The green paddy fields are turning gold as the rice ripens. Each patch has been planted at a different time, so the harvest is phased. Traditionally, they have two crops a year, but with “Chinese” hybrid rice, they can plant a third crop. The rice is all harvested manually, using small sickles. There is very little mechanisation here. To level the fields after the harvest, farmers use oxen or buffaloes to drag a ladder over the ground.

Farmers plant a dead branch in each plot of paddy as a perch for fork-tailed drongos and flycatchers, which keep down the numbers of insect pests. Men take their cows out on a rope so they can graze for their breakfast. Small boys try their luck fishing in the irrigation channels. Two boys sit astride the walls of a bridge, playing ludo or draughts with pebbles.

School uniforms are very smart. Some boys have to wear a military style cap. Girls wear a white headscarf over a primary coloured long shirt dress or kameez. I was amused by a group of boys wearing brightly coloured skullcaps while they played soccer on a dusty field.

A pregnant goat lies in a bed of ashes, still warm from last night. Men cluster outside a shop selling breakfast food. One of the rundown shacks has been named “Dubai”, probably where the owner earned the cash to build it.

In the small towns we pass through en route for the clinic there are tea shops with strings of gaudy foil packets of snacks, hands of bananas and plastic gee-gaws hanging from the roof. It is usually very quiet when we drive out to the clinic because we leave so early in the morning.

At Court Bazaar, there is more action as the market is in full swing. There are carcasses of beef hanging from hooks. Piles of fruit and vegetables, sacks of different types of rice displayed on stalls. In the mud at the edge of the road, there are cycle rickshaws, e-rickshaws with an electric engine, CNG (powered by natural gas) and TomToms (powered by electricity). Lorries and buses joust for position, horns blaring constantly.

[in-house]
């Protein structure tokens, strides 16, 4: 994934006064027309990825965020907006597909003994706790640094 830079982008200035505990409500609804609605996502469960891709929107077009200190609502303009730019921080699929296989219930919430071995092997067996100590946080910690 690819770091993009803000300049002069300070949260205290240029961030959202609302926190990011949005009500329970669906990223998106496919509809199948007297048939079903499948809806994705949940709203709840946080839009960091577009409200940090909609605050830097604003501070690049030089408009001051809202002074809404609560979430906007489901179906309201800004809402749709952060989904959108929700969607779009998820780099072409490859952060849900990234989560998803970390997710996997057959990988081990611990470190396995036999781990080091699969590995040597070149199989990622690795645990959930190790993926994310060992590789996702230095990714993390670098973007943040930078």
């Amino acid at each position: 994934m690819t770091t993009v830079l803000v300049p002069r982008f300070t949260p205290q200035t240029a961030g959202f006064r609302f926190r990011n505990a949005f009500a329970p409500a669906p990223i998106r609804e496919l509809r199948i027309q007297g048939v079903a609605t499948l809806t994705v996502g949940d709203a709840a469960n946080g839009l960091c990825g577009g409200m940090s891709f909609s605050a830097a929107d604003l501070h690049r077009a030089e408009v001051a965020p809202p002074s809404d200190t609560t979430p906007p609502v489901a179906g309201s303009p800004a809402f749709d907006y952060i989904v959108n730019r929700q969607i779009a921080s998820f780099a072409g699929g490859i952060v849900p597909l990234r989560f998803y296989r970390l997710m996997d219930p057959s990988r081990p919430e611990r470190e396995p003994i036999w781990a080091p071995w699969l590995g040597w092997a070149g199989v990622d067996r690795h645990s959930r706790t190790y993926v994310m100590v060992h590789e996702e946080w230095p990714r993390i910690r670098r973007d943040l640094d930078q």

At the roadside, there was an umbrella lashed to a post, providing a patch of shade or shelter from the rain, depending on the weather.

At night when we return after dark, the bazaar is more alive. People throng the narrow streets in droves. They don’t dawdle; they look like they are on a mission to get stuff done. The bright lights of jewellery shops make the necklaces sparkle enticingly. The energy-saving spiral bulbs over the fruit stalls attract moths and flying insects. The pharmacies are also well lit, displaying versions of all the popular drugs. I like the restaurants, with their roadside kitchens shielding the diners from the passing traffic. Pakoras and parathas sizzling in massive cauldrons of boiling oil. Flatbreads being cooked on skillets.

Men packed into a pickup or an e-rickshaw. An empty chicken delivery truck. A group of men working on the roadside, putting down a sidewalk with crumbling bricks arranged in a herring-bone pattern. The toxic soup of fish farms and prawn hatcheries.

The furniture shops make what they sell. No flat packs from IKEA here. They specialise in intricately carved bed heads and doors. The barber shops do deep cleaning facial massages as well as shaves, beard trimming and haircuts.

The ubiquitous piles of fetid rubbish rotting by the roadside add to the scented aroma of biryanis on the evening air. A grocery store has a television blaring out into the street, surrounded by a cluster of small boys sitting cross-legged and goggle-eyed.P1310409

What a privilege it has been to live and work here in rural Bangladesh.